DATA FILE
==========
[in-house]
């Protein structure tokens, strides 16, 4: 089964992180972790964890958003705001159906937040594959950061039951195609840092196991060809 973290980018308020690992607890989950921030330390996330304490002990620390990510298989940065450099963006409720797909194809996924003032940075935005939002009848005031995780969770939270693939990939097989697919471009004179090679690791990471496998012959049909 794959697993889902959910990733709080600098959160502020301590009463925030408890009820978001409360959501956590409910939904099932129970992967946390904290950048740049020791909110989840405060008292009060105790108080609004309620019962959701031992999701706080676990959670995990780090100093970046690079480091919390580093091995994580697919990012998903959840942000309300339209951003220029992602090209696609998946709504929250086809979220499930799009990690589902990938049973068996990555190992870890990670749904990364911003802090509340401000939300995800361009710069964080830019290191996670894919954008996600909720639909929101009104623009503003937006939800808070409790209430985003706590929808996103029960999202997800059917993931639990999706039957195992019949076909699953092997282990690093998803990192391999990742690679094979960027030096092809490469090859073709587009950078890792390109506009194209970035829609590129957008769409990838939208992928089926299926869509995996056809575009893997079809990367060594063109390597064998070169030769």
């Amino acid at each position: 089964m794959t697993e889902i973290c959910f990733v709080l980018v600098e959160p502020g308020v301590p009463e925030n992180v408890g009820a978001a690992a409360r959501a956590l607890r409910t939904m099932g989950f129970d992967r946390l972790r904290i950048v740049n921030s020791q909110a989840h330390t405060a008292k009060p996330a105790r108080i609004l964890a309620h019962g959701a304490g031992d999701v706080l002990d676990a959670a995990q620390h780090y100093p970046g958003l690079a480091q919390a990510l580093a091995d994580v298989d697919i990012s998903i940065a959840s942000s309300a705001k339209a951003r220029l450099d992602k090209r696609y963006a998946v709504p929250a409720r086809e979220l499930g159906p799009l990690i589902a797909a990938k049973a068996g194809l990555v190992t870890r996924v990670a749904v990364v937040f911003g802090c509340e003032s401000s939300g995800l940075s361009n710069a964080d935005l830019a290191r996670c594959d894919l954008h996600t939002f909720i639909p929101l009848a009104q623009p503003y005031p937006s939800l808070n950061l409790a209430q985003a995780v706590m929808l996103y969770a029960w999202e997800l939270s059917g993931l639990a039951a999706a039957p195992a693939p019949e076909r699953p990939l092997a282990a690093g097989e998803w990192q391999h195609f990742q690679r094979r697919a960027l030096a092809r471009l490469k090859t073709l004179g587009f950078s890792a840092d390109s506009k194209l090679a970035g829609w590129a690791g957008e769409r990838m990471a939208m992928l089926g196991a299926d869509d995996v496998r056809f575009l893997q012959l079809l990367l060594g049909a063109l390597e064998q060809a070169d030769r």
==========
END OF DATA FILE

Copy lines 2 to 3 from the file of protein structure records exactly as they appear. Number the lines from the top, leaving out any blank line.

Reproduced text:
């Protein structure tokens, strides 16, 4: 089964992180972790964890958003705001159906937040594959950061039951195609840092196991060809 973290980018308020690992607890989950921030330390996330304490002990620390990510298989940065450099963006409720797909194809996924003032940075935005939002009848005031995780969770939270693939990939097989697919471009004179090679690791990471496998012959049909 794959697993889902959910990733709080600098959160502020301590009463925030408890009820978001409360959501956590409910939904099932129970992967946390904290950048740049020791909110989840405060008292009060105790108080609004309620019962959701031992999701706080676990959670995990780090100093970046690079480091919390580093091995994580697919990012998903959840942000309300339209951003220029992602090209696609998946709504929250086809979220499930799009990690589902990938049973068996990555190992870890990670749904990364911003802090509340401000939300995800361009710069964080830019290191996670894919954008996600909720639909929101009104623009503003937006939800808070409790209430985003706590929808996103029960999202997800059917993931639990999706039957195992019949076909699953092997282990690093998803990192391999990742690679094979960027030096092809490469090859073709587009950078890792390109506009194209970035829609590129957008769409990838939208992928089926299926869509995996056809575009893997079809990367060594063109390597064998070169030769």
């Amino acid at each position: 089964m794959t697993e889902i973290c959910f990733v709080l980018v600098e959160p502020g308020v301590p009463e925030n992180v408890g009820a978001a690992a409360r959501a956590l607890r409910t939904m099932g989950f129970d992967r946390l972790r904290i950048v740049n921030s020791q909110a989840h330390t405060a008292k009060p996330a105790r108080i609004l964890a309620h019962g959701a304490g031992d999701v706080l002990d676990a959670a995990q620390h780090y100093p970046g958003l690079a480091q919390a990510l580093a091995d994580v298989d697919i990012s998903i940065a959840s942000s309300a705001k339209a951003r220029l450099d992602k090209r696609y963006a998946v709504p929250a409720r086809e979220l499930g159906p799009l990690i589902a797909a990938k049973a068996g194809l990555v190992t870890r996924v990670a749904v990364v937040f911003g802090c509340e003032s401000s939300g995800l940075s361009n710069a964080d935005l830019a290191r996670c594959d894919l954008h996600t939002f909720i639909p929101l009848a009104q623009p503003y005031p937006s939800l808070n950061l409790a209430q985003a995780v706590m929808l996103y969770a029960w999202e997800l939270s059917g993931l639990a039951a999706a039957p195992a693939p019949e076909r699953p990939l092997a282990a690093g097989e998803w990192q391999h195609f990742q690679r094979r697919a960027l030096a092809r471009l490469k090859t073709l004179g587009f950078s890792a840092d390109s506009k194209l090679a970035g829609w590129a690791g957008e769409r990838m990471a939208m992928l089926g196991a299926d869509d995996v496998r056809f575009l893997q012959l079809l990367l060594g049909a063109l390597e064998q060809a070169d030769r």